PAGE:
One of Gonski’s mentees is Ilana Atlas, a former group executive at Westpac. The pair was introduced through a mentoring program overseen by the Australian Institute of Company Directors in 2010. Although the program stipulated that the two were to have hour-long meetings every second month, Atlas says she was delighted to find Gonski was readily available outside of these if she wanted to talk through any issues. “For someone who has his obligations, I was frankly amazed that he was always accessible to me,” she says.
When queried on this, Gonski smiles and says he has a theory whereby, if someone asks him go to the ballet, he’s “extremely busy. But if you want me to go to a play, I’m available.” He recalls that, as a younger man, he was extraordinarily busy; at the time, mentorship was an extra to a very full-time load. Today, however, he views mentorship as part of his load, rather than an extra.
To get the most out of such an arrangement, Atlas, who serves as a non-executive director on Coca-Cola Amatil’s board, believes that the two most important ingredients are respect and trust. For the relationship to be successful, there needs to be mutual respect. “There also needs to be clarity about what you want to achieve, and clear rules so that each party understands what to expect from the relationship.”
McCarthy believes that internally operated mentoring programs have a low success rate. “Internal mentoring programs often fall apart,” she says, “even if they’re formally constructed, because the two people walk past each other in the workplace and make apologies; ‘Oh, I’m sorry we didn’t make our meeting last month. We must catch up.’ Quite often, it loses its intensity. My experience is that internal mentoring programs tend to be more effective when they’re organic; if they’re short, sharp and crisp, and across portfolios.”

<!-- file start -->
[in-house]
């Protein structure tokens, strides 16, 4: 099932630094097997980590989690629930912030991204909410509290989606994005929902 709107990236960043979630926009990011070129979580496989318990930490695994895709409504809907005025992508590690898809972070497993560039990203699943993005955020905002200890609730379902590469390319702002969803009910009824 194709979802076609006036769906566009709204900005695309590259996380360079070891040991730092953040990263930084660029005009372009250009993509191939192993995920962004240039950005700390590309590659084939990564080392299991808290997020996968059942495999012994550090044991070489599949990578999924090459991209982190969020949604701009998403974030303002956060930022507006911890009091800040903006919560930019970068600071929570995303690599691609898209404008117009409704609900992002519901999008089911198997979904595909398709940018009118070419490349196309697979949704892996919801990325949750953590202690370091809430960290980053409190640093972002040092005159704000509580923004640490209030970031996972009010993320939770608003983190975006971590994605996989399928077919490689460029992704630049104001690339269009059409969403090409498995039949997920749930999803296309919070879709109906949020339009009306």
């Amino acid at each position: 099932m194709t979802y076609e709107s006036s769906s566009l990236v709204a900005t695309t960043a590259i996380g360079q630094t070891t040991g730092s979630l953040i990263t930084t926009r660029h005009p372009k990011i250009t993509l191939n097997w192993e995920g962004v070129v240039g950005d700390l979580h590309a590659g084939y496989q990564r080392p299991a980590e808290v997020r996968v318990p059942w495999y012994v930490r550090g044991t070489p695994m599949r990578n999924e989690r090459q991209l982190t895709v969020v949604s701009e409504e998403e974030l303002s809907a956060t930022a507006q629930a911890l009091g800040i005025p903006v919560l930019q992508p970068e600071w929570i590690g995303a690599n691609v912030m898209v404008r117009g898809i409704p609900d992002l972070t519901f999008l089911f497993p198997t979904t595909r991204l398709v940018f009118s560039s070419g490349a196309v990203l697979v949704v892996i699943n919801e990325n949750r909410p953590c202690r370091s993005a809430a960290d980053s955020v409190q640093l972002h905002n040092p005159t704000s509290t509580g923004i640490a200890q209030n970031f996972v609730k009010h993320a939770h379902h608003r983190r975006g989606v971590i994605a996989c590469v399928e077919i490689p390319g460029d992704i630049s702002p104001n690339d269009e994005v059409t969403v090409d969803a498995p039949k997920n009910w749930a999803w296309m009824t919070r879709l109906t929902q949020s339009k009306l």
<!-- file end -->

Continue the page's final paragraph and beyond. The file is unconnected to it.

Career consultant Katie Roberts advises her clients that, when seeking a mentor within their company, it’s important to look beyond their immediate managers. “It’s unusual for someone to have their boss, or their manager, as their mentor,” Roberts says. “I’d recommend that they go for someone at a higher level, who can be a little bit more objective in the advice they give; someone who is not directly impacted by the decisions they make.”
Roberts has operated her career consultancy since 2002, and has provided services for more than 10,000 individuals and organisations. “Mentorships work best in competitive industries, where there’s a lot of people vying for the same role. For people who are not given a clearly defined career development program within their company, mentoring relationships can help give them some solid steps that will help them move forward in their company and their industry,” she says. “As the job market becomes more competitive, it’s more and more important for people to look for mentors to help them out.”